Posts tagged ‘Jeff Ballou’

A Historic Honor for Jeff Ballou

Photo via Penn State College of Communications

Photo via Penn State College of Communications

Jeff Ballou ’90 was elected the National Press Club‘s new president, making the Al Jazeera Media Network news editor the first African-American man to hold this title. With his election, Ballou is the 110th president of the organization and the first to represent a TV news outlet from outside of the United States.

As Ballou told the Pittsburgh Post-Gazette, “When people think about Pittsburgh, they think about football, they think about huddles, they think about teamwork, and they think about winning. The National Press Club is a winner, and I want to create an environment where people say to themselves, ‘Being a member is a winning thing.’”

We spoke with Ballou back in 2011 about the work he did covering the Egyptian Revolution. You can read it here.

Bill DiFilippo, online editor

Advertisements

December 19, 2016 at 3:51 pm Leave a comment

‘Lifting the Shroud’ on Al Jazeera English

Back in March, we talked with Jeff Ballou ’90, deputy news editor for Al Jazeera English. At the time, AJE was attracting thousands of new viewers for its 24/7 coverage of the Egypt riots. Jeff explained how the positive attention was helping to dispel some of Americans’ misconceptions about the Arab network—and expressed his hope that the public would continue to embrace it.

An editorial in the May/June Columbia Journalism Review echoes Jeff’s thoughts. According to the article, Al Jazeera has earned an unfair “anti-American” label, and the hostility from cable systems—who are wary about picking up the network—is unwarranted. (Right now the only cable systems in the U.S. that offer AJE are in Washington, D.C.; Burlington, Vt.; and parts of Ohio.) Americans are hungry for this global perspective, claim the writers, and resistance is based on “racism and Islamophobia.” Check out the quotes from former Nightline reporter David Marash, who says AJE’s fair-minded reporting is “the model of television news coverage.”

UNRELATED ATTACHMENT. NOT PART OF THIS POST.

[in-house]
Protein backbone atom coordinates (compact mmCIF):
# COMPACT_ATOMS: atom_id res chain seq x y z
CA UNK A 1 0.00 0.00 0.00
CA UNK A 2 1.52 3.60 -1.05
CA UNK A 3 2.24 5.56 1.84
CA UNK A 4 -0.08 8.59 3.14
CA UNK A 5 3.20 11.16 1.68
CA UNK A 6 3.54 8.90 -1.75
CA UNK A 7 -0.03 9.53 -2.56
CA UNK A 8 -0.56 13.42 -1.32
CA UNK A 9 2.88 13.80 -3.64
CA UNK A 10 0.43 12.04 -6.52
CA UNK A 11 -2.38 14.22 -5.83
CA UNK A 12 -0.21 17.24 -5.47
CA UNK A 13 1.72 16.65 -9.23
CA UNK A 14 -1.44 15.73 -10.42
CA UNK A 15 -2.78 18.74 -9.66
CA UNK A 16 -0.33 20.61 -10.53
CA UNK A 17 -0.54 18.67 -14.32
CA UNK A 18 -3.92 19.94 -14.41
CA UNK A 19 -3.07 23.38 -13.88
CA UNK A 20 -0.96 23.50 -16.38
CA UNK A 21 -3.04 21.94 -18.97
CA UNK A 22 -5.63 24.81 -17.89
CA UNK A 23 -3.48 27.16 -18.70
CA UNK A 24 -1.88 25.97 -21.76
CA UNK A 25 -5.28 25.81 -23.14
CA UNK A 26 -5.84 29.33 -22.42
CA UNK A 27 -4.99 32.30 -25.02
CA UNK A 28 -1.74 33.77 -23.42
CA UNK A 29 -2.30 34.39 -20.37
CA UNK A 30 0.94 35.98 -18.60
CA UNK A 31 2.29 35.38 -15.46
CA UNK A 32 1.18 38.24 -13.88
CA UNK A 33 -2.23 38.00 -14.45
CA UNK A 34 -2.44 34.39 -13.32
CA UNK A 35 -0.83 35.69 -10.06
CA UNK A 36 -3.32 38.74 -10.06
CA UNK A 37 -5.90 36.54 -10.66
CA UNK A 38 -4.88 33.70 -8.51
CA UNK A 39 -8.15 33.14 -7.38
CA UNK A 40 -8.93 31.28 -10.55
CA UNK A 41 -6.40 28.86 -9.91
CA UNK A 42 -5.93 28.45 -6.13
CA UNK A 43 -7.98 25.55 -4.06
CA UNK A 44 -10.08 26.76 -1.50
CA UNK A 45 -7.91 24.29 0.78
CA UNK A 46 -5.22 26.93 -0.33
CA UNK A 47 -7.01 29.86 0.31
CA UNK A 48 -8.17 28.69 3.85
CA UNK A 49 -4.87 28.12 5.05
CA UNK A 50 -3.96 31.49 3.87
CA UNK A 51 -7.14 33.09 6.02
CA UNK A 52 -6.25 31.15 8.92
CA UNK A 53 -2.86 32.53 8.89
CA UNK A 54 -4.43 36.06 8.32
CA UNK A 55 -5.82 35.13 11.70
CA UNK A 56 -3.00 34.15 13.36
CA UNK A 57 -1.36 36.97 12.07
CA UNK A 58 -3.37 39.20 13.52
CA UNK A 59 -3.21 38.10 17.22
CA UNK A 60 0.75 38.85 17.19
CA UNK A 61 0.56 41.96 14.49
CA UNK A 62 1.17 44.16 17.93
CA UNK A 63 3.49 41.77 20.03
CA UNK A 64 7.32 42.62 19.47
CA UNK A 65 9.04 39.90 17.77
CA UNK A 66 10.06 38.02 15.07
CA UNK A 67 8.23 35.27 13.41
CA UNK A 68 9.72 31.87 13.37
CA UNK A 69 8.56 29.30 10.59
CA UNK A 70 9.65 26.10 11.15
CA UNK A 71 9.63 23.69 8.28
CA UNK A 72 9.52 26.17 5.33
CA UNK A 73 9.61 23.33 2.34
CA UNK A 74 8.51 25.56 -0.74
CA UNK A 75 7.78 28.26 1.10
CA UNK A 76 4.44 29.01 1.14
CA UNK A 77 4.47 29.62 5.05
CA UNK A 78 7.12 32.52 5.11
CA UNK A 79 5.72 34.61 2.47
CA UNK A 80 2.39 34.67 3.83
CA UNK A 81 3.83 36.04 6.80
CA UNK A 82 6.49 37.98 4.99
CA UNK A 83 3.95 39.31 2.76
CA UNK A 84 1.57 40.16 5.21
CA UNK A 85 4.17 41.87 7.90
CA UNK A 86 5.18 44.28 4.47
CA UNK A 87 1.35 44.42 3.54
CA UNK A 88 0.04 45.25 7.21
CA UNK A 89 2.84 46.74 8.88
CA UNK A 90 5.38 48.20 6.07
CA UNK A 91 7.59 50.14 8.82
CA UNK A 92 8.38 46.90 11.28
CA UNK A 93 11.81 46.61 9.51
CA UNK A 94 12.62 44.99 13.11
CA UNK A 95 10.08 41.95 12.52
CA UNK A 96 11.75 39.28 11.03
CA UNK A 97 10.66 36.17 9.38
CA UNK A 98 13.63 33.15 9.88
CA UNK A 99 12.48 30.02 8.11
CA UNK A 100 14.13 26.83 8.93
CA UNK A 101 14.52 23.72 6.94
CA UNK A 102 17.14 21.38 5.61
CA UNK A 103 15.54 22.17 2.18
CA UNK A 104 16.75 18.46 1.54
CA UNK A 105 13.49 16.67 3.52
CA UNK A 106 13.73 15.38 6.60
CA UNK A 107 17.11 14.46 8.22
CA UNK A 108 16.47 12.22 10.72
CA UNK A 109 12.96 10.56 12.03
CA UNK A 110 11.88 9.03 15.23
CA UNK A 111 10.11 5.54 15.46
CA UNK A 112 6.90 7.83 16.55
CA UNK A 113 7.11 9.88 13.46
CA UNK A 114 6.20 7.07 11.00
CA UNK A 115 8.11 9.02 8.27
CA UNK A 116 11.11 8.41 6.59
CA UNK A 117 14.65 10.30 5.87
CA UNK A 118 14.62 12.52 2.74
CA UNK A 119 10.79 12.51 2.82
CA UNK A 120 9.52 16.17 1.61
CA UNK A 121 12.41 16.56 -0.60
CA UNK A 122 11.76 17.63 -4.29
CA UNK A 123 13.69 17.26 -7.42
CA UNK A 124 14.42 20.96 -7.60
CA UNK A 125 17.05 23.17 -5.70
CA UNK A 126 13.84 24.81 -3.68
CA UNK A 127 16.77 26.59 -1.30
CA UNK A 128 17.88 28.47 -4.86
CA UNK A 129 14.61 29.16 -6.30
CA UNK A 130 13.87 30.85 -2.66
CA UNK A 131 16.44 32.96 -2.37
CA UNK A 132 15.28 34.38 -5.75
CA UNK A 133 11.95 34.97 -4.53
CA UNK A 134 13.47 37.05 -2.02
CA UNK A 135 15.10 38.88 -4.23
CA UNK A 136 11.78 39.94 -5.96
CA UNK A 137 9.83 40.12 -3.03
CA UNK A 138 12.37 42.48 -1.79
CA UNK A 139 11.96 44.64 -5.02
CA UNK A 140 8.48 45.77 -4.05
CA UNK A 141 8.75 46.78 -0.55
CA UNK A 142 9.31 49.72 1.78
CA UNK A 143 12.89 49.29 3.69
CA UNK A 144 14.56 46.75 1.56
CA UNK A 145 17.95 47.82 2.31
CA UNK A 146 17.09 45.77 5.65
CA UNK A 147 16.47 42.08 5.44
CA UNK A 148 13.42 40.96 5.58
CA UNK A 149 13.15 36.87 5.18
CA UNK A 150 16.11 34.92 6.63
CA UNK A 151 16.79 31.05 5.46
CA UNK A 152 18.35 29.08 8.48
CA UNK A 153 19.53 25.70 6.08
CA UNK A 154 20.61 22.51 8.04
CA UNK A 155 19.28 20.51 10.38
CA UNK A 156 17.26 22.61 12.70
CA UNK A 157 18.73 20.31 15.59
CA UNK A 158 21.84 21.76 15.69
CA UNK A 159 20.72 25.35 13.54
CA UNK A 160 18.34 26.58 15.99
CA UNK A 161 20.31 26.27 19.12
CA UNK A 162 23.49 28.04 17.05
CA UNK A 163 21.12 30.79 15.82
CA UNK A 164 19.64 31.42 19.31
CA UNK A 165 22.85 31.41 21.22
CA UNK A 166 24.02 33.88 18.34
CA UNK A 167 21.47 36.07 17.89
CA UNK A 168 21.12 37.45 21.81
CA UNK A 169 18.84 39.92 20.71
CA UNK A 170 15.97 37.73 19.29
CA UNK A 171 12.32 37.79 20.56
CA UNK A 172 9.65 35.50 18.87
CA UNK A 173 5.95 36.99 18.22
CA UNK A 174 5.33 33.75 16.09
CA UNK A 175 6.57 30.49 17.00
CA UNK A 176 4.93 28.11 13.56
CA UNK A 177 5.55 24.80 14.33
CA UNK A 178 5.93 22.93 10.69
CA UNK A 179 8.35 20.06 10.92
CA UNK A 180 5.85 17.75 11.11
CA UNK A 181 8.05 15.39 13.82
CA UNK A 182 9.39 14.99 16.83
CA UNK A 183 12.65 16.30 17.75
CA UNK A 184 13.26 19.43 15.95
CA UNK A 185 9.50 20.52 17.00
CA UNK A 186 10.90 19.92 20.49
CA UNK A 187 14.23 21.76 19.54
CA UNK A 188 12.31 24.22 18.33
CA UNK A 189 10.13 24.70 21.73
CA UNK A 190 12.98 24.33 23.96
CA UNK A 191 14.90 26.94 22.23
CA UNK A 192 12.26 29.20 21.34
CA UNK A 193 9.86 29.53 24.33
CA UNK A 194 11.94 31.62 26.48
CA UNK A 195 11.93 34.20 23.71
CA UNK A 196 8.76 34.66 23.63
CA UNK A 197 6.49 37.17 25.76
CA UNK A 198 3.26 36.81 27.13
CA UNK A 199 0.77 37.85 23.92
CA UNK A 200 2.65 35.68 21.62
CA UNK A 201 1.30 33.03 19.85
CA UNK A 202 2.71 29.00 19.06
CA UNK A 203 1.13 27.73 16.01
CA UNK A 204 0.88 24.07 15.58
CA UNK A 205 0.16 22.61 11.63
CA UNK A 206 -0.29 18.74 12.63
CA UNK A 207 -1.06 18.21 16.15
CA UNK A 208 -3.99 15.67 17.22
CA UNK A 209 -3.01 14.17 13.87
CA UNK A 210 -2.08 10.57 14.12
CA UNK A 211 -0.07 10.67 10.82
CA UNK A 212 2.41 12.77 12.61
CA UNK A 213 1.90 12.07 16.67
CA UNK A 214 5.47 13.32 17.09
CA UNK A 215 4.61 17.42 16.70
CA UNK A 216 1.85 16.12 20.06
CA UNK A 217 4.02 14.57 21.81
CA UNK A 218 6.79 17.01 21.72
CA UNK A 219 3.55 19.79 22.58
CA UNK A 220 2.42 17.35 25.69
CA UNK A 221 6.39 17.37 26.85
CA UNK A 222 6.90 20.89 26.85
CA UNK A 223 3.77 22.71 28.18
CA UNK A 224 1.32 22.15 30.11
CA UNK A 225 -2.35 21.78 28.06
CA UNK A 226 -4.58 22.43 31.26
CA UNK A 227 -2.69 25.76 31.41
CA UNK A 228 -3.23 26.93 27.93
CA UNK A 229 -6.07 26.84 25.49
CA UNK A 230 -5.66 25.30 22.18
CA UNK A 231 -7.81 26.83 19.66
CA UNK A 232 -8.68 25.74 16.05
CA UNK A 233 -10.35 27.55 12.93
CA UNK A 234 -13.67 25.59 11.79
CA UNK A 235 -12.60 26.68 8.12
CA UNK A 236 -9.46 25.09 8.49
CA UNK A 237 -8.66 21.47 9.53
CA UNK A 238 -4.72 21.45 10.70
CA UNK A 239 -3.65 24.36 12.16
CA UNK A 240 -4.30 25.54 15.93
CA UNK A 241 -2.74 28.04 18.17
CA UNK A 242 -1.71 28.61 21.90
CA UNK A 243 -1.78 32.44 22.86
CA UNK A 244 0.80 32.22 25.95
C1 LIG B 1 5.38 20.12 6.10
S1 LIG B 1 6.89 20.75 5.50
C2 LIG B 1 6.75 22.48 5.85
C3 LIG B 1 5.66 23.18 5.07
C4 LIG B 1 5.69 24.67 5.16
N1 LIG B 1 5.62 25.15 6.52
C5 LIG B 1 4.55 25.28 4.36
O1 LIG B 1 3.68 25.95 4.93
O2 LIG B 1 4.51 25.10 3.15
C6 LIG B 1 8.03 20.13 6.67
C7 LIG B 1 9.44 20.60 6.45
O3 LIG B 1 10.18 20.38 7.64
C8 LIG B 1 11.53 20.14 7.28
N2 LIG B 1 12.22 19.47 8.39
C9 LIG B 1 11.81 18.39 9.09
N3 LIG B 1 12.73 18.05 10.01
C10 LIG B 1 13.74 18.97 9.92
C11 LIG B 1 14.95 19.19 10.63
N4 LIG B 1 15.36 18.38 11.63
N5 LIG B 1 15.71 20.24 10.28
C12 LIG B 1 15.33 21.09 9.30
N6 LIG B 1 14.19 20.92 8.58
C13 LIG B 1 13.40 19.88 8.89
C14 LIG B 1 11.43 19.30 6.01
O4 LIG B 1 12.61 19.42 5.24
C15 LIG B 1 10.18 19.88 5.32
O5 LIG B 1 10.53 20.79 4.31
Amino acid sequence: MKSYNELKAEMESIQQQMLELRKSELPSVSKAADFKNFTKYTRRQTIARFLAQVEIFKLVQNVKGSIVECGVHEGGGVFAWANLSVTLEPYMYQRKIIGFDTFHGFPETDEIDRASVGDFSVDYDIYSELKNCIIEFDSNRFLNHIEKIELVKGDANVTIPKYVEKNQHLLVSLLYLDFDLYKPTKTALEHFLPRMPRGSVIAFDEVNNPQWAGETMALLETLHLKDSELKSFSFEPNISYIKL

Mary Murphy, associate editor

June 9, 2011 at 1:30 pm Leave a comment

Catching up with Al Jazeera’s Jeff Ballou

When the Egyptian protests broke out in January, Al Jazeera English quickly emerged as one of the top sources for 24/7 news coverage. Thanks to the network’s live online broadcasts, web traffic to the Al Jazeera English website exploded, with an increase of more than 2,500 percent, with 50 percent of those web visitors coming from the U.S. There’s now talk of the network landing a spot on U.S. cable and dish lineups.

Jeff Ballou ’90 is deputy news editor for Al Jazeera English. Since 2006, Ballou has worked from the network’s Washington, D.C., bureau, vetting and gathering news from the Western hemisphere for its global news bulletins. We checked in with Jeff this week to hear about his experience covering Egypt’s revolution (spoiler alert: no sleep) and the future of Al Jazeera English.

Al Jazeera English seemed to “scoop” many of its competitors with the live broadcast from Egypt. Why was providing this coverage important?

I think what’s really interesting is that events have been unfolding so fast across the region that from the time I finally had time to address Egypt, we had gone full-on covering Libya—thanks to actions attributed to Muammar Gaddafi, a far more violent, graphic, and disturbing story. And we still have to keep Tunisia, Yemen, and Bahrain on the radar.

We provided in-depth coverage on Egypt first because it was an enormous story. There has not been this kind of recent popular uprising in at least two decades a la Eastern Europe. Second, as the one major independent global news network not based in the West, we felt it important to not only cover the unfolding events, but explain them with the experience and analysis like no one else could.

In the past, Al Jazeera has been criticized for having an anti-American bias. How do you respond to that? (more…)

March 1, 2011 at 10:47 am 2 comments


Follow The Penn Stater on Twitter

Enter your email address to follow us and receive notifications of new posts by email.

Join 480 other followers


%d bloggers like this: